Guinness world record holder Romulus the donkey lives near Adrian


GRAPE TWP. – There is a tall, cute, four-legged, Guinness World Record holder living near Adrian. His name is Romulus, and he is an American mammoth jackstock donkey.

Romulus and his own brother, Remus, are owned by Phil Yellott and Cara Barker Yellott of Adrian. The two have had the donkeys since 2012, when Barker Yellott was looking for donkeys to buy, when they lived in Dallas before moving to Adrian in 2015. During her research, she came across Romulus and Remus, named after the founders of Rome. Due to the numerous droughts of 2011, both brothers were very underweight when Yellott and Barker Yellott met them. They promised to give them a good home, and that is exactly what they did.

This breed of donkeys are very calm and friendly, but they can be frightened by small, unfamiliar objects. For example, they don’t like plastic bags, possibly because of the noise they make, and also because plastic bags are not part of their natural habitat. They don’t recognize exactly what it is.

“They are very gentle, they are very calm, they are very nervous if you scare them. From my experience only with these two boys, they’re pretty standard asses in temperament from what I’ve heard, but they’re very playful, ”Yellott said.

Romulus, or Rom, as he is sometimes called, is 17 years old and measures 17 hands at the withers, or, in other words, 5 feet 8 inches at the front shoulder. Remus, 15, is 16.2 hands or 5 feet 6 inches tall at the front shoulder. They each weigh around 1,300 pounds. The sound that donkeys make is called a bray, and it is loud and like the sound of a foghorn.

The former owner of Romulus and Remus told Barker Yellott and Yellott that Romulus had 16 hands. It was later found out that it actually measures 17 hands. Leah Patton, manager of the American Donkey and Mule Society, is a friend of the couple, and entrusted them with the world record at the time for the largest donkey, named Oklahoma Sam, measured at 15.3 hands. When Patton first met Romulus, she thought he was probably taller than Oklahoma Sam. This got Yellott excited, and he contacted Guinness to see how to get Romulus certified as the current record holder. Yellott said the certification process included six witnesses, a registered veterinarian to measure it, and newspaper and television coverage. Romulus was officially named the world’s tallest donkey in May 2013, while the couple still lived in Dallas.

Remus, left, and Romulus, the world's tallest donkey, are pictured on May 16 at their home in Raisin Township.

The brothers look a lot alike, but Yellott said one way to tell the difference between them is that Romulus has a forelock, while Remus has a sticky top knot. Their coloring is also slightly different from each other. Another difference is their wasted time. Donkeys usually lose once a year, and the timing of this is different for each donkey.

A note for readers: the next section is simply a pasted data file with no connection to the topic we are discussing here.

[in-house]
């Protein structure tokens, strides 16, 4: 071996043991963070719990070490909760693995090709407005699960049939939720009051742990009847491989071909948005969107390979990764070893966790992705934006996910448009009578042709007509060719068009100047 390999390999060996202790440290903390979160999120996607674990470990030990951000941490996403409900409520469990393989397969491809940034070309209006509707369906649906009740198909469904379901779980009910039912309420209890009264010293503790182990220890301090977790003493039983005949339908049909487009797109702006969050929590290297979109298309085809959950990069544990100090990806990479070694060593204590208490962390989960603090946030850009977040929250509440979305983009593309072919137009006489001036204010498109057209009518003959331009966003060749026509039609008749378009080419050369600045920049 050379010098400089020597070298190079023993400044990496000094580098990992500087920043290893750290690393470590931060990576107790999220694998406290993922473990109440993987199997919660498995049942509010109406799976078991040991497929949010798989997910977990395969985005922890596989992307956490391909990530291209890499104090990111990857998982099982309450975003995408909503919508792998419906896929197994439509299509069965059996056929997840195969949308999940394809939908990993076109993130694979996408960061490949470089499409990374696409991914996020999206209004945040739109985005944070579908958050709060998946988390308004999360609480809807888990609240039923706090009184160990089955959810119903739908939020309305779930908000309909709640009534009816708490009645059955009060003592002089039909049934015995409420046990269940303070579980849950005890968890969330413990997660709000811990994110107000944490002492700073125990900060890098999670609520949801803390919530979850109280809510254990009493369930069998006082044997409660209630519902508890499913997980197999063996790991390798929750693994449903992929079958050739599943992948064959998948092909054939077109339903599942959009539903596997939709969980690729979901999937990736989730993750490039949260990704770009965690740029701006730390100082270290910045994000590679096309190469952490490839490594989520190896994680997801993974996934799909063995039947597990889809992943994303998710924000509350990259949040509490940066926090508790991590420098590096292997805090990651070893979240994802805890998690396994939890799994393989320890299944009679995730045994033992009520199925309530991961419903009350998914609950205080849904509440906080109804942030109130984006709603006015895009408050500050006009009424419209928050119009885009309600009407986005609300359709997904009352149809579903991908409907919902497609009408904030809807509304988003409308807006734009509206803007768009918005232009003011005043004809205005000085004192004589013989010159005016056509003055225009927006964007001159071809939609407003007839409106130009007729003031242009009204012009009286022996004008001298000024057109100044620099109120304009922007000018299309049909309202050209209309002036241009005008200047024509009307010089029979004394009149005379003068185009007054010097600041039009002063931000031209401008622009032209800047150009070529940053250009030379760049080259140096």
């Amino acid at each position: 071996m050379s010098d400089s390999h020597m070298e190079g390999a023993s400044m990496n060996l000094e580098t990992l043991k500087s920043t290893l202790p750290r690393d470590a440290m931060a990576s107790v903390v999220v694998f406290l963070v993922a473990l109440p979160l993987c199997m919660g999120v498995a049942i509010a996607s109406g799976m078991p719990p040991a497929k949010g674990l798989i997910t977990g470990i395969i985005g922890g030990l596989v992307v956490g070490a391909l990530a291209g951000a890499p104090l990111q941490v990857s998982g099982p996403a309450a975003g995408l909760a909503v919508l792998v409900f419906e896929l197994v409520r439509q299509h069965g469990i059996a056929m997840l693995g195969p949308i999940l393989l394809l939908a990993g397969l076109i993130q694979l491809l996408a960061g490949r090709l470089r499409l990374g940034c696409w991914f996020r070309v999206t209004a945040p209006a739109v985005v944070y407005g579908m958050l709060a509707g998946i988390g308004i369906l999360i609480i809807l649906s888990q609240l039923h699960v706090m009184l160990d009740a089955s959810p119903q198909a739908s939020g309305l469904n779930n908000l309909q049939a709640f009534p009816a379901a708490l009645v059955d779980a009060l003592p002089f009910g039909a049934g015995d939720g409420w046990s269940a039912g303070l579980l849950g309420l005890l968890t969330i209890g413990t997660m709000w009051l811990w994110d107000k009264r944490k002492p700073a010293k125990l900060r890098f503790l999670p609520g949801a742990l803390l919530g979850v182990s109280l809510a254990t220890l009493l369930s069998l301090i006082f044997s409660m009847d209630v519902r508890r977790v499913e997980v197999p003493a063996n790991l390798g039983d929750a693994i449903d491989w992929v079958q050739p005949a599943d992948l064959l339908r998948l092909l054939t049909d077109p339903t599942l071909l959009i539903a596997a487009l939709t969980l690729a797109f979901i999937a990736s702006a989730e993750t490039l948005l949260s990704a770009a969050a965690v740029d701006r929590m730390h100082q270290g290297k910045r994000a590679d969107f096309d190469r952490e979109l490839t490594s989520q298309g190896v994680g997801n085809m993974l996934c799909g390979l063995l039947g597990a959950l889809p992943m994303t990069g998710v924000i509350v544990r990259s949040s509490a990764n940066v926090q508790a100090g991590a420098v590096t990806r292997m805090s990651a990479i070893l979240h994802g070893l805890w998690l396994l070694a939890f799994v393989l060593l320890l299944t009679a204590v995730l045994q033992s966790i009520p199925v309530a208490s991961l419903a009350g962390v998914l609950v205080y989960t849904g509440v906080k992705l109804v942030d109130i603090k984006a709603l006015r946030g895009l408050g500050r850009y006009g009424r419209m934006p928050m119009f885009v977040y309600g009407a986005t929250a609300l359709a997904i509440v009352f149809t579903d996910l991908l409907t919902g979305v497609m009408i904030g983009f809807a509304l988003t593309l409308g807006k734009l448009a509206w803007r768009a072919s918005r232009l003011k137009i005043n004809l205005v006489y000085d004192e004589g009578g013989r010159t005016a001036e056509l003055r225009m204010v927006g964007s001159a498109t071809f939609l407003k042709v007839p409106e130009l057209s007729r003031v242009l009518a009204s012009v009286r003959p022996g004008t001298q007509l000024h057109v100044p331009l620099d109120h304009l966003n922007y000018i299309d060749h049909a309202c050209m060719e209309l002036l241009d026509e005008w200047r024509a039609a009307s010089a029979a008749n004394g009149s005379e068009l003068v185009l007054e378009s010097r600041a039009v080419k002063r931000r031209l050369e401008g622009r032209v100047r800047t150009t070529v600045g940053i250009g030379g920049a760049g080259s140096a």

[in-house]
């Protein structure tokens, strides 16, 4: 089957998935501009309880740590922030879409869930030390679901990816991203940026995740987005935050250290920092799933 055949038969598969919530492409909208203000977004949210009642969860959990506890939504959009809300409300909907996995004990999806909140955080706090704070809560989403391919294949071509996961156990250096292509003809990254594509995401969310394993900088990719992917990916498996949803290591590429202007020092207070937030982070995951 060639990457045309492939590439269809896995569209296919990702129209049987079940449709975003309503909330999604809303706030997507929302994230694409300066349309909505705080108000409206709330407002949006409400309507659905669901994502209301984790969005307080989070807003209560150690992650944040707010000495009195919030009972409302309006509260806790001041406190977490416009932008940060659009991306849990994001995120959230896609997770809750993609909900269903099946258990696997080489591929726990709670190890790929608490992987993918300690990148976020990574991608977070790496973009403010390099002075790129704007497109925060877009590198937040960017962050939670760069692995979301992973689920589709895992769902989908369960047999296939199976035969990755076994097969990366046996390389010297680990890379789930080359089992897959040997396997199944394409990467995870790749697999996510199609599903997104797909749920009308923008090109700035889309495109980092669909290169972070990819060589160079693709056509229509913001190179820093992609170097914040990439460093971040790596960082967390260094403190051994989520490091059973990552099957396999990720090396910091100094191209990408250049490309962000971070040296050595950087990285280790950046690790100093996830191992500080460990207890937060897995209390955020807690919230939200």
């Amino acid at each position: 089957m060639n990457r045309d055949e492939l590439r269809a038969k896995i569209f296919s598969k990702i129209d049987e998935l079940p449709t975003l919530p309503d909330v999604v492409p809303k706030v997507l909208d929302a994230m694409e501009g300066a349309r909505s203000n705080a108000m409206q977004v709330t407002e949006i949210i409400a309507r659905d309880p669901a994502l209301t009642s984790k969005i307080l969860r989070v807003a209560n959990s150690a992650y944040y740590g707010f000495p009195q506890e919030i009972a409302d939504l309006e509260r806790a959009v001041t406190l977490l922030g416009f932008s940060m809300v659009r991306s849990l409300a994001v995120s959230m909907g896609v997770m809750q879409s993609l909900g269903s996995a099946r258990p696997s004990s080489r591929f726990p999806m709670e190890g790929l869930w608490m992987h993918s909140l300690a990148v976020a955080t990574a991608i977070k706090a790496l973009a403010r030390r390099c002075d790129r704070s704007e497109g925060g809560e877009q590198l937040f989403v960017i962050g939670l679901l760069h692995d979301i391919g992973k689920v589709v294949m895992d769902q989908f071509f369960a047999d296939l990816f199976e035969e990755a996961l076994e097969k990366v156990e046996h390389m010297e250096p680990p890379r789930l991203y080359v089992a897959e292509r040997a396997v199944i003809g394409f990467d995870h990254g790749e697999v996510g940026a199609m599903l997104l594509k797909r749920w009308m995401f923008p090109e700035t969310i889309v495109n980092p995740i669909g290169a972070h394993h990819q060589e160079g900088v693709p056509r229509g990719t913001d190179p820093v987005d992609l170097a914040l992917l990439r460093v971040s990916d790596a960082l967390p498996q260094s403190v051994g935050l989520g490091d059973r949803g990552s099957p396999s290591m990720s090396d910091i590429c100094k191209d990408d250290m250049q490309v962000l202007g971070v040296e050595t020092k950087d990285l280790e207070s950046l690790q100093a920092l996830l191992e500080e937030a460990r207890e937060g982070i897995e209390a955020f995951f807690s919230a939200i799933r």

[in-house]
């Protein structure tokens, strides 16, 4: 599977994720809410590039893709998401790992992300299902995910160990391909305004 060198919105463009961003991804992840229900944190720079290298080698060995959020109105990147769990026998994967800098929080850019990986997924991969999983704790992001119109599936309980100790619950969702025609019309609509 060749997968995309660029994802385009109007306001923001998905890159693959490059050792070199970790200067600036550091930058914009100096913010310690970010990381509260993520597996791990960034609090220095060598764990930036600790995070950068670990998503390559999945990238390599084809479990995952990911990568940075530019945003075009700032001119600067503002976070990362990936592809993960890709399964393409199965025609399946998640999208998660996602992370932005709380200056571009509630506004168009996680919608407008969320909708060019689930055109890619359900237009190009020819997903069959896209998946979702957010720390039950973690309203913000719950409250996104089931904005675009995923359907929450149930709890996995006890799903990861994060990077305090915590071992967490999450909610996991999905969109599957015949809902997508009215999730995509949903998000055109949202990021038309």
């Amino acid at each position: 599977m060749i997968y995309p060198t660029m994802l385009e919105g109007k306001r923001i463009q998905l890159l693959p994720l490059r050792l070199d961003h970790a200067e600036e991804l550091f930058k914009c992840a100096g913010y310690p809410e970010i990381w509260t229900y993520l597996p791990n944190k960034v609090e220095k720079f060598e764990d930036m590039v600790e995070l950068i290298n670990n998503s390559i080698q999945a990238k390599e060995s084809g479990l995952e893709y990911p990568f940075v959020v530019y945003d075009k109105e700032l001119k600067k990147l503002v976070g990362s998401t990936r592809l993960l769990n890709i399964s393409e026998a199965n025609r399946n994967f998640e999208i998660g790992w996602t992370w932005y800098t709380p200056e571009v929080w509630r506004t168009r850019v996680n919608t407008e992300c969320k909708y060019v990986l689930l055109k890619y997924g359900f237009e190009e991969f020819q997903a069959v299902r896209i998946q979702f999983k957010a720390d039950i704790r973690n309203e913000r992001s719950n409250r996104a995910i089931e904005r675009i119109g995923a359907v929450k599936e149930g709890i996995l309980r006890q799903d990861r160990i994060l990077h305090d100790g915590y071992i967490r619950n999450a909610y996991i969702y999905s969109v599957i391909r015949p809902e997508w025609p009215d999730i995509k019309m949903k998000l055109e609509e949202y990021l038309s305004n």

The American mammoth jackstock donkeys are the largest breed of donkeys. Their main goal was to make strong mules.

“It was built over the years in the United States to make quality mules. Now hundreds of years ago there were thousands, thousands and thousands of American mammoth male donkeys in the United States, but now I think they are less than 5,000 years old, ”said Yellott. “Endangered is not the right word because they are not wild animals, but they are a small pocket of equines.”

Rom and Remus are very fond of each other and can experience separation anxiety at times.

“When we first received them, they had to be not only in sight, but also close to each other. But now, as if I put a halter on Rom and brought him into the barn, I don’t have to put a halter on Remus. He’s just following, ”Yellott said.

Remus, left, photographs a photo of his brother Romulus, the world's tallest donkey, on May 16 at their home in Raisin Township.

Romulus and Remus are not kept in the front paddocks for road safety reasons, but appointments can be set up to meet them. There is no charge to meet the boys, but they love carrots and apples, and watermelon is their all-time favorite snack. In fact, Yellott uses carrots to help him get a feel for how boys are feeling. If they don’t want or take the carrot, he knows something is wrong and calls the vet.

“The boys have their own paddock, and they roam freely and play all day. Donkeys are very playful. They play very hard and hard. They will also be playing tug of war with their rubber feed bins, sticks or blankets, ”Yellott said. “Romulus and Remus are very close. They love each other and do everything together. It’s like having an eight foot donkey.

Yellott and Barker Yellott also own Icelandic horses and sheep, in addition to Romulus and Remus. Barker Yellott is a riding instructor at her company, Privateer Riding Academy, in Milan

You can find Romulus on Facebook.


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